● Capt. Michael Dickey, commanding officer of the Coast Guard Command, Control, Communications, and IT Service Center.
Watch the webinar as they discuss a critical technology for email authentication, the Domain-based Message Authentication, Reporting & Conformance policy and its associated protocols. Thanks for the most recent Homeland Security Department’s Binding Operational Directive, federal agencies are required to begin developing plans for implementing DMARC.
Tom Temin, Federal News Radio
Tom Temin has been the host of the Federal Drive since 2006. Tom has been reporting on and providing insight to technology markets for more than 30 years. Prior to joining Federal News Radio, Tom was a long-serving editor-in-chief of Government Computer News and Washington Technology magazines. Tom also contributes a regular column on government information technology.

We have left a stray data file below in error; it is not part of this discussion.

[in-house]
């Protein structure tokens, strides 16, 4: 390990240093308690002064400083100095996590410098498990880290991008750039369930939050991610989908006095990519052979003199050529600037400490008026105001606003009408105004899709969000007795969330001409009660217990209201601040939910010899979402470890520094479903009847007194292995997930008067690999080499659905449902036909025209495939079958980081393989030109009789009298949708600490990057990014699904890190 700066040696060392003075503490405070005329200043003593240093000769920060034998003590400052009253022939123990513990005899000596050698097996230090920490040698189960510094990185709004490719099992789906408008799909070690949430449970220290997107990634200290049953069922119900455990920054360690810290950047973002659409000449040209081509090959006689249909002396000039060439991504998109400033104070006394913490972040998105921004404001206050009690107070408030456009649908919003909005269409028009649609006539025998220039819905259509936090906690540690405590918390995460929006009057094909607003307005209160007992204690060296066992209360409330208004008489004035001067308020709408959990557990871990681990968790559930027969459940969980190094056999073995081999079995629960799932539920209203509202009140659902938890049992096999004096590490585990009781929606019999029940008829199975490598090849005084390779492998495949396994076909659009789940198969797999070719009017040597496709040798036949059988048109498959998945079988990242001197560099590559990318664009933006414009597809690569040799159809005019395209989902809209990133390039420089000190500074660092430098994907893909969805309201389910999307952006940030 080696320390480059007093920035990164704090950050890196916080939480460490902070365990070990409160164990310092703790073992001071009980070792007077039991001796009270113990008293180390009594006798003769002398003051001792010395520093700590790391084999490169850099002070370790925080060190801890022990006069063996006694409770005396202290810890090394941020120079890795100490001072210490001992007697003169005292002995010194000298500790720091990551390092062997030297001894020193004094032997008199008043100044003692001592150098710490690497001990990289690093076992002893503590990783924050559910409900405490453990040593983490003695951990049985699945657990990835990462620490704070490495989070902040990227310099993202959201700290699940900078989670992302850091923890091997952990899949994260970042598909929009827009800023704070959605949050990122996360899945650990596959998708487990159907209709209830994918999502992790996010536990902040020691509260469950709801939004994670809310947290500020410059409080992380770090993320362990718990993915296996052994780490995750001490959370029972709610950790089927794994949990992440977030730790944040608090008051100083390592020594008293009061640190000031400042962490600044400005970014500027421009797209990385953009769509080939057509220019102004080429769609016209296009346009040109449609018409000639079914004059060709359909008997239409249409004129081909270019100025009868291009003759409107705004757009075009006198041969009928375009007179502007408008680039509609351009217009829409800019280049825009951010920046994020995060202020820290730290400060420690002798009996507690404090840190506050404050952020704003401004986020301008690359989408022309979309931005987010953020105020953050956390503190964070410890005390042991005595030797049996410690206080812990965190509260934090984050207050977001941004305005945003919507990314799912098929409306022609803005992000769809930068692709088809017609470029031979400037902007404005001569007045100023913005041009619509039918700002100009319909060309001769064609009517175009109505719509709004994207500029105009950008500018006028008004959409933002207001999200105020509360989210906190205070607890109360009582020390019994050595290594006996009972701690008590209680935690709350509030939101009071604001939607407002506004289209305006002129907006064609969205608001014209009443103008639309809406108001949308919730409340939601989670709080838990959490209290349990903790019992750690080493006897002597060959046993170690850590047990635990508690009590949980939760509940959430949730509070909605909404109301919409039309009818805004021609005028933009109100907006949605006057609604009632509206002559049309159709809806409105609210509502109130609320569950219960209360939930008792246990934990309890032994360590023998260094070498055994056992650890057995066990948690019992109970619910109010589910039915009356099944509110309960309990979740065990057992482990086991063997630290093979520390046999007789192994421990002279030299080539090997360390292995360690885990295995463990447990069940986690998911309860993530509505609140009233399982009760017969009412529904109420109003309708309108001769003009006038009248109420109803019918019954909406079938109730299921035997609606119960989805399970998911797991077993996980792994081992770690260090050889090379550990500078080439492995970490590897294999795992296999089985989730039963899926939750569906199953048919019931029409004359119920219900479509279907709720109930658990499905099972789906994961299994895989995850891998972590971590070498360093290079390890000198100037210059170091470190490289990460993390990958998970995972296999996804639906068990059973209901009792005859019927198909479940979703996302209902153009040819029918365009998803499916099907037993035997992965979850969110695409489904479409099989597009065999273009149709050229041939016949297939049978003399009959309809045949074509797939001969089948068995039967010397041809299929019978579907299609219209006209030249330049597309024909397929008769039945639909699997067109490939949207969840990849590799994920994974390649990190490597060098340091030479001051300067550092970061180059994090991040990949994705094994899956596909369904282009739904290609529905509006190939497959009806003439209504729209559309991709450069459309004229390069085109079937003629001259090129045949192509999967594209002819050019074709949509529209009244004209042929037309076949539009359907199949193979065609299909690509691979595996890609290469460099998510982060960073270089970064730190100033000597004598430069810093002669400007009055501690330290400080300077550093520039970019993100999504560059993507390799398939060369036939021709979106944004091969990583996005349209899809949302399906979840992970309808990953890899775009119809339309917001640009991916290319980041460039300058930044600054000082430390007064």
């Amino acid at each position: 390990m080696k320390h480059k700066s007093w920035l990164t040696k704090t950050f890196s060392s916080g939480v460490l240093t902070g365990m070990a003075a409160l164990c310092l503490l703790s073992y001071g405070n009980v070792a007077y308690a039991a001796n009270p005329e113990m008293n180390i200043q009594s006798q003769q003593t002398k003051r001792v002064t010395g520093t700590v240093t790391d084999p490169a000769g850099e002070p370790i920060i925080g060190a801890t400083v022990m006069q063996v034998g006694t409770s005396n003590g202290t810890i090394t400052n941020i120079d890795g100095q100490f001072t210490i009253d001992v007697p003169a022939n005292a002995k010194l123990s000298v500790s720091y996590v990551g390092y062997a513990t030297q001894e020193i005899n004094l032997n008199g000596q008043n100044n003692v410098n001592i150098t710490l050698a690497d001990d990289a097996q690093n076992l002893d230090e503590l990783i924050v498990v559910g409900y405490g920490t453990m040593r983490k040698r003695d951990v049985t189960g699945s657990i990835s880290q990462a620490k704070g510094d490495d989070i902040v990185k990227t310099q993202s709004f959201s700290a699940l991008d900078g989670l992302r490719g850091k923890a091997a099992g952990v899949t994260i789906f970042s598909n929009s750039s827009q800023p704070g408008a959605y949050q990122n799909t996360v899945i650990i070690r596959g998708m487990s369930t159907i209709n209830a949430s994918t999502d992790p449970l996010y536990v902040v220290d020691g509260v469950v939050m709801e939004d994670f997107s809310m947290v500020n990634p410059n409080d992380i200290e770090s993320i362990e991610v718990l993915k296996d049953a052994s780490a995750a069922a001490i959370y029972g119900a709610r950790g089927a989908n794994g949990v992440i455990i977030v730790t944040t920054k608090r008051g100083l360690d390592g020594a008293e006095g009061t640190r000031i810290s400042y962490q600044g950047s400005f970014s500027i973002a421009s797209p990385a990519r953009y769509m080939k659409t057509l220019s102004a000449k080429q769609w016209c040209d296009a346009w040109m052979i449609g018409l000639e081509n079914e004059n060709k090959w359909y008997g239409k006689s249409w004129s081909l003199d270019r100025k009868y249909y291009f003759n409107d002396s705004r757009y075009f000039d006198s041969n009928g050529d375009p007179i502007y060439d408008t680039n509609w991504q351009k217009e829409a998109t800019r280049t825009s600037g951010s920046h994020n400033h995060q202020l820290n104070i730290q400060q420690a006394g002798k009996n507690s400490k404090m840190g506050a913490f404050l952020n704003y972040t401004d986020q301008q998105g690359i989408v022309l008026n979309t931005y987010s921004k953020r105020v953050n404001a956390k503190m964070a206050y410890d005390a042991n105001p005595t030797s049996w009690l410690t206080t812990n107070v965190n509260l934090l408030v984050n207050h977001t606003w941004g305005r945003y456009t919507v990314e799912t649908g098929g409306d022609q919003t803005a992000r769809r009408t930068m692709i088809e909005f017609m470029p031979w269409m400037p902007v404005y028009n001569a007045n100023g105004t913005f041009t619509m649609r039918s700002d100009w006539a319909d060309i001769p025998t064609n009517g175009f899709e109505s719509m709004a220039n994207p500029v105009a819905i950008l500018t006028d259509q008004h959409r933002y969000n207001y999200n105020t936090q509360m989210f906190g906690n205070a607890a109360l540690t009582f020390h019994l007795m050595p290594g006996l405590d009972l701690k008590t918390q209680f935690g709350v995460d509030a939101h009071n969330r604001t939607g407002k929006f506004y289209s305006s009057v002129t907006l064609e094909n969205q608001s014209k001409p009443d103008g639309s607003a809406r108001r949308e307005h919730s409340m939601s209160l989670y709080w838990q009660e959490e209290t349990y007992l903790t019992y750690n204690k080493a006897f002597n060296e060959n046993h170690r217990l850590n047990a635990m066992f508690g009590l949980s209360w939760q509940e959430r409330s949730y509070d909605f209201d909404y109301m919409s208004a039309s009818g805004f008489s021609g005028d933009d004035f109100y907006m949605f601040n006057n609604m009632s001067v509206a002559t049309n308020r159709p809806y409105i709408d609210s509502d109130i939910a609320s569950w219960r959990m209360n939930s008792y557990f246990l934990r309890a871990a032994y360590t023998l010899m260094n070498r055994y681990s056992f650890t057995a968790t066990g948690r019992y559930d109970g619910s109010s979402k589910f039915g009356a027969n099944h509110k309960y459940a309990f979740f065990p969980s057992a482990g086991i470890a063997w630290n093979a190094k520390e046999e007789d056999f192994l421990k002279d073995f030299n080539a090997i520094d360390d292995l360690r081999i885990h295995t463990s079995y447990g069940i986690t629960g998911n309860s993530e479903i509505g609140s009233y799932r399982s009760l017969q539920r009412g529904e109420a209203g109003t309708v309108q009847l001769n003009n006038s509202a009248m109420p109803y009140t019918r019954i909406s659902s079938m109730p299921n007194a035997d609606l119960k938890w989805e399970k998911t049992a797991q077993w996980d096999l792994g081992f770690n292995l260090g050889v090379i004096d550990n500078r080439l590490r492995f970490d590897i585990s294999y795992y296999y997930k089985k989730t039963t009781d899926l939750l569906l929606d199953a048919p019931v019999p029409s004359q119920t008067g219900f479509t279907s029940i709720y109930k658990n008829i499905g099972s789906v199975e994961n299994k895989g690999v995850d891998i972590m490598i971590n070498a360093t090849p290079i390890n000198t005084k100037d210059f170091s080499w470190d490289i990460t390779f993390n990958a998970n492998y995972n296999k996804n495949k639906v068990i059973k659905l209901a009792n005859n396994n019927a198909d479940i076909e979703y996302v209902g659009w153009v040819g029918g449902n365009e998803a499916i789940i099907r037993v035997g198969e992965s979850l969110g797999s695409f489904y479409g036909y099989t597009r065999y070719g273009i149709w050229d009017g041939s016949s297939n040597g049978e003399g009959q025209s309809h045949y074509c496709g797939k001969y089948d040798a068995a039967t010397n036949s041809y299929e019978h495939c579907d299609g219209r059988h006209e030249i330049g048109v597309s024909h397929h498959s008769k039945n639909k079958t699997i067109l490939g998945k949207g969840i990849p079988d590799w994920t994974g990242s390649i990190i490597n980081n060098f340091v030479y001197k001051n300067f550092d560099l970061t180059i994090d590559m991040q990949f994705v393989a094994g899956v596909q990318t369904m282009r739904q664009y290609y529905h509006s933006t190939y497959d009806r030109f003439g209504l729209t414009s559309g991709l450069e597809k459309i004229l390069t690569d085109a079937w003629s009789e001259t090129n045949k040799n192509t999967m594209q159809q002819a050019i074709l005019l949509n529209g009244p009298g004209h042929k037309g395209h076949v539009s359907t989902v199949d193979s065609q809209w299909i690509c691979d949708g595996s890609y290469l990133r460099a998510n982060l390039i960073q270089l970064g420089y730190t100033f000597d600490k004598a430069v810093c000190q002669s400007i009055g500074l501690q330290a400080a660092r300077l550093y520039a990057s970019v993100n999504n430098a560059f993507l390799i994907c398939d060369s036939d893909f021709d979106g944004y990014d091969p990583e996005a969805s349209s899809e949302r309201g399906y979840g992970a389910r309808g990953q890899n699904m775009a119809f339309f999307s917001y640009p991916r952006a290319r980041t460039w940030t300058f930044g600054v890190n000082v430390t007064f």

Sean Lang, Chief Information Security Officer, Library of Congress
Sean Lang is currently the Chief Information Security Officer for the Library of Congress. Prior to joining the Library of Congress, Mr. Lang was the Chief Information Security Officer for the Department of Homeland Security’s Science and Technology directorate where he was tasked with assuring the information security for Department’s research labs. Mr. Lang has also held positions covering most IT security disciplines in both the private and public sectors. He has also taught courses on secure application development and testing.
Cameron Dixon, IT Specialist, National Cybersecurity Assessments and Technical Services, National Protection and Programs Directorate, DHS
Cameron Dixon is a public servant at the U.S. Department of Homeland Security, where he works to improve information security practices across the government. Cameron manages the DHS “Cyber Hygiene” network and vulnerability scanning service, pushes for the deployment of stronger encryption and security standards across federal agencies, and believes in dispelling magical thinking with great kindness.